A study in the online journal Neurology found that participants who ate a larger amount of ultra-processed foods had a higher risk of stroke and cognitive impairment. All processed foods are acidifying, so they're naturally limited by an 80/20 pH-balanced diet, but they should additionally be avoided as much as possible.

Walk Your Way To Stronger Bones

A study published in Osteoporosis International analyzed 24,700 older adults’ outdoor walking habits and risk of osteoporosis. They also considered participants' genetic predisposition for osteoporosis.

Researchers divided participants into four groups:

  • those who didn't walk outside
  • those who walked 30 min or less
  • those who walked 30-60 minutes
  • those who walked 60 or more minutes

The study included 37 months of follow-up, during which time -researchers found a significant negative correlation between daily outdoor walking and osteoporosis incidence risk. The reduction in osteoporosis risk was directly correlated to the length of walks ranging from 14 percent to as much as 40 percent for those who walked the most.

Relevant Excerpt

“Researchers also found a “declining trend” of osteoporosis risk among participants with both low and high genetic predispositions—meaning that whether or not osteoporosis runs in the family, a daily walk could help strengthen bones. Note that if you do have a family history of osteoporosis, squeezing in an hour of strolling each day could be particularly helpful: The researchers found that participants with a high genetic risk who walked outside for more than 60 minutes experienced the biggest drop in their risk.”3

Walking is a weight-bearing exercise that stimulates bone formation. It is notable that this study examined specifically outdoor walking. Exposure to greenery and the outdoors has a positive impact on wellness and bone health alike.

Regardless of how much or how little you currently walk, you can increase the benefit by adding additional distance, frequency, or intensity to your walks. Additionally, choosing a greener walking path can enhance the positive effects of your walk.


A study of older adults found that those who spent the most time walking outdoors (more than 60 minutes per day) had the lowest osteoporosis risk. This risk reduction was also effective for people genetically predisposed to osteoporosis.

What This Means To You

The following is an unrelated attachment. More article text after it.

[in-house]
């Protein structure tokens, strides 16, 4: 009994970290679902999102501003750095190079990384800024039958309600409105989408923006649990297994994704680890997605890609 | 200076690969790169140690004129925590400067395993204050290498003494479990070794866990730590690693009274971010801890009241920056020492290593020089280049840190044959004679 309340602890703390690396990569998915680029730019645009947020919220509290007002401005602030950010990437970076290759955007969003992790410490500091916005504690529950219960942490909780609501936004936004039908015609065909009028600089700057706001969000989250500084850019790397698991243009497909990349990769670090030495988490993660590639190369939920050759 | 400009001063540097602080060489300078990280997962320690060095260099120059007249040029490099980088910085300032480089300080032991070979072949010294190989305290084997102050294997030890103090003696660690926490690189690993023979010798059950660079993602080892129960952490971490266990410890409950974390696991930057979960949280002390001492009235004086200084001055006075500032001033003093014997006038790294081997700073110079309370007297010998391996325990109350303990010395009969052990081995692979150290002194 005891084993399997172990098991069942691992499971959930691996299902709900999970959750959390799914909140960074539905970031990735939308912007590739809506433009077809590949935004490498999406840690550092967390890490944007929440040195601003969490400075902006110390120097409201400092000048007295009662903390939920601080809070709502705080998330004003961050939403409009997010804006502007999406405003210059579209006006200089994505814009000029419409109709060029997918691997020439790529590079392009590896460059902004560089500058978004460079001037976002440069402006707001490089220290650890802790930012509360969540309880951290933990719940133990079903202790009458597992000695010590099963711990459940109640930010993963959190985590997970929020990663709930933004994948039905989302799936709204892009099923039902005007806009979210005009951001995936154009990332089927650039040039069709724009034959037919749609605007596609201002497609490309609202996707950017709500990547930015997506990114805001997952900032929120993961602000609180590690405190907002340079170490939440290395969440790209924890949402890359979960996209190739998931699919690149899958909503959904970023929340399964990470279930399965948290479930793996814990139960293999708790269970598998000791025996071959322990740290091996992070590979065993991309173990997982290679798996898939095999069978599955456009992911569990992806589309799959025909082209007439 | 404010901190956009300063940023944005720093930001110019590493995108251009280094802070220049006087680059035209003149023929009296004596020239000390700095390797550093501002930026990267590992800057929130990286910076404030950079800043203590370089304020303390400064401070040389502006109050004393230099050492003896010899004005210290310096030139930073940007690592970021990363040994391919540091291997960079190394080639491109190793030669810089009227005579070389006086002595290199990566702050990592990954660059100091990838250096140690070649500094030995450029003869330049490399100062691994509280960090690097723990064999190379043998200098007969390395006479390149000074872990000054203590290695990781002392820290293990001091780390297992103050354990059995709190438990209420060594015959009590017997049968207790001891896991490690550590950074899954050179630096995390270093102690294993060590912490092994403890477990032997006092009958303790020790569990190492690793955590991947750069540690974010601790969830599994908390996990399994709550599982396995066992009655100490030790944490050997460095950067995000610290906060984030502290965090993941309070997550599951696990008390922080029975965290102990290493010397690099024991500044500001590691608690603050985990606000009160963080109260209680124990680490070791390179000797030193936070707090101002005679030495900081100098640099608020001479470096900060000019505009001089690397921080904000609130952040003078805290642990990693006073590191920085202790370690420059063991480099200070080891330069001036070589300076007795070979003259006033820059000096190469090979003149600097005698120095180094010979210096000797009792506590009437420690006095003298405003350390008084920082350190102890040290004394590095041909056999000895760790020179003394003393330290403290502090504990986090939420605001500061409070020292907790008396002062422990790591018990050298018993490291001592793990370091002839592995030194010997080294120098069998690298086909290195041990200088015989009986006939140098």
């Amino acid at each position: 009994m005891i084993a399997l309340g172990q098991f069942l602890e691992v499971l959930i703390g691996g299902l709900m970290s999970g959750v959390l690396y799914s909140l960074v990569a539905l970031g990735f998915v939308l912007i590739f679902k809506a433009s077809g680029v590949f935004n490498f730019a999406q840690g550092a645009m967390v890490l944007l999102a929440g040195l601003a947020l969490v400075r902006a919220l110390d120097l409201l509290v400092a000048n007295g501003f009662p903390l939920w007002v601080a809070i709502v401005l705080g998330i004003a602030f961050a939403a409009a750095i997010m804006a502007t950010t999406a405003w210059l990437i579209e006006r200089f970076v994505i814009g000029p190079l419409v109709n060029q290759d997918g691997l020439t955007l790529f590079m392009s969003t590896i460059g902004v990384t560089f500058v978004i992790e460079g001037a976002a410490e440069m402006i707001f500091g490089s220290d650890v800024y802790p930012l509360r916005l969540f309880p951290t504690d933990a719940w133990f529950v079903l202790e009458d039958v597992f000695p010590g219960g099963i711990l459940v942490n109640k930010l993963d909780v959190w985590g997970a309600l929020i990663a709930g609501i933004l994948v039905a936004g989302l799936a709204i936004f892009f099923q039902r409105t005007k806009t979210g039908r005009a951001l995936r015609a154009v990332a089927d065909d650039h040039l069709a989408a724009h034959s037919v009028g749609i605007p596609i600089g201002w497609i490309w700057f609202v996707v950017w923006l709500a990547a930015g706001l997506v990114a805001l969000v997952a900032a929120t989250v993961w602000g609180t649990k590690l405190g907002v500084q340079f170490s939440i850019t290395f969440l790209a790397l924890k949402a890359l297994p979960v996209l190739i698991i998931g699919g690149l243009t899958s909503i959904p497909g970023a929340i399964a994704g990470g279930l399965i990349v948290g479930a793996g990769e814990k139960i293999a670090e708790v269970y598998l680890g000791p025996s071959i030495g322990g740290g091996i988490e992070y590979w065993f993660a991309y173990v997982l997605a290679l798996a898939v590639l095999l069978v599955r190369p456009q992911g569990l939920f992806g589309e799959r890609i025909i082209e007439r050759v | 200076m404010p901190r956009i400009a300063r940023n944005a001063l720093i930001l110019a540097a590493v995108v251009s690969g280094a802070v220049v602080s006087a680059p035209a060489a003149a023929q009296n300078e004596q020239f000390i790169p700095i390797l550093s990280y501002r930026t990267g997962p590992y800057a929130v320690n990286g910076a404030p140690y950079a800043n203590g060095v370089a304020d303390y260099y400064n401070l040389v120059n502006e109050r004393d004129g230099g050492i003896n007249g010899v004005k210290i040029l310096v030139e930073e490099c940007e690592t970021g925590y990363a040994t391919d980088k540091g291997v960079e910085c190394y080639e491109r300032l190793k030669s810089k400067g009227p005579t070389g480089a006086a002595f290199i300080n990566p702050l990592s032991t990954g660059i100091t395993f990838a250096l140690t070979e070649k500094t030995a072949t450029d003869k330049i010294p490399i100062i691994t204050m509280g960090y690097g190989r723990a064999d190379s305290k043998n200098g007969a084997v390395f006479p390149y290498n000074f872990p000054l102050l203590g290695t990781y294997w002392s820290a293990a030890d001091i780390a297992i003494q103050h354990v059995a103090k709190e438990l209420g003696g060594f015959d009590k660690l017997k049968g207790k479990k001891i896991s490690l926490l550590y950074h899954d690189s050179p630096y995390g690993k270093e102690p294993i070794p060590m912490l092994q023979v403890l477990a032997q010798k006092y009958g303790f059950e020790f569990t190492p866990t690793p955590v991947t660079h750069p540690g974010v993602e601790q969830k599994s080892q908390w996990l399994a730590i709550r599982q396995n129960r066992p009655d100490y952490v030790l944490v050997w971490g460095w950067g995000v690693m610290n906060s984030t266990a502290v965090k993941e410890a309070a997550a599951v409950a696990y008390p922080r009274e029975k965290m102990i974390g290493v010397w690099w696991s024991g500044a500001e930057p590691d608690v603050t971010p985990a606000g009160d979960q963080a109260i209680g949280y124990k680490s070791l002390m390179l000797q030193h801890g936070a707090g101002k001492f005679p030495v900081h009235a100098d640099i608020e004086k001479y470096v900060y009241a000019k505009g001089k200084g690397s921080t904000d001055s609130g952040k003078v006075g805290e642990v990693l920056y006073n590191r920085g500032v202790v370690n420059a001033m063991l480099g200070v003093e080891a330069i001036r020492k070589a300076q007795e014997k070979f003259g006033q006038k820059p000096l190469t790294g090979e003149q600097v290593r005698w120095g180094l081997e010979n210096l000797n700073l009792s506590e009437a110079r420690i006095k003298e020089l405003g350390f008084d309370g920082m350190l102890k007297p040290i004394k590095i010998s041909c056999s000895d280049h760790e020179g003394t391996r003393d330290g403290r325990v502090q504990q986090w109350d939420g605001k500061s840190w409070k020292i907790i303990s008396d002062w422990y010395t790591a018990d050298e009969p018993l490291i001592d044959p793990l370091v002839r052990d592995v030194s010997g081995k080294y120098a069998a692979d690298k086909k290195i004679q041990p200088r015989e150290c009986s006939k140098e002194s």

Our body is a complex biological system that is sensitive to many kinds of input. That sensitivity is one of the reasons why drugs are such a risky proposition– they trigger changes and effects that are not intended or desired. But it's also why natural strategies for improving our health have such wide-reaching positive impacts. A balanced diet of whole foods and regular exercise can keep your bones strong and your life active.

The Osteoporosis Reversal Program provides a comprehensive approach to strengthening your bones and reducing your risk of fracture without the risks of drugs.

You have incredible resources at your disposal– take advantage of what you've learned to build the future you deserve.





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  1. Rosemary

    I have have the same question as I walk mainly in the evenings when it is cooler over here in Western Australia. Does an hour walking in darkness – with my husband and our dog – provide the same benefits as walking in the daylight hours please? Also gardening in the daylight (sweeping, lifting, stretching, bending) count towards improving my bone density – together with household chores such as cleaning, washing the kitchen floor and hoovering (bending and stretching) also count towards improving my bone density? Thank you for all the great information Vivian. Most interesting and helpful! Rosemary.

  2. Shamse

    Thanks Vivian for the great news.
    I do Walk in treadmill. I have problems to go under sun for a long time. Should I get same results, if I walk outdoor after sunsets?

  3. Linda

    Thanks for sharing these news with us, Vivian!

    • Vivian Goldschmidt, MA

      You’re welcome, Linda!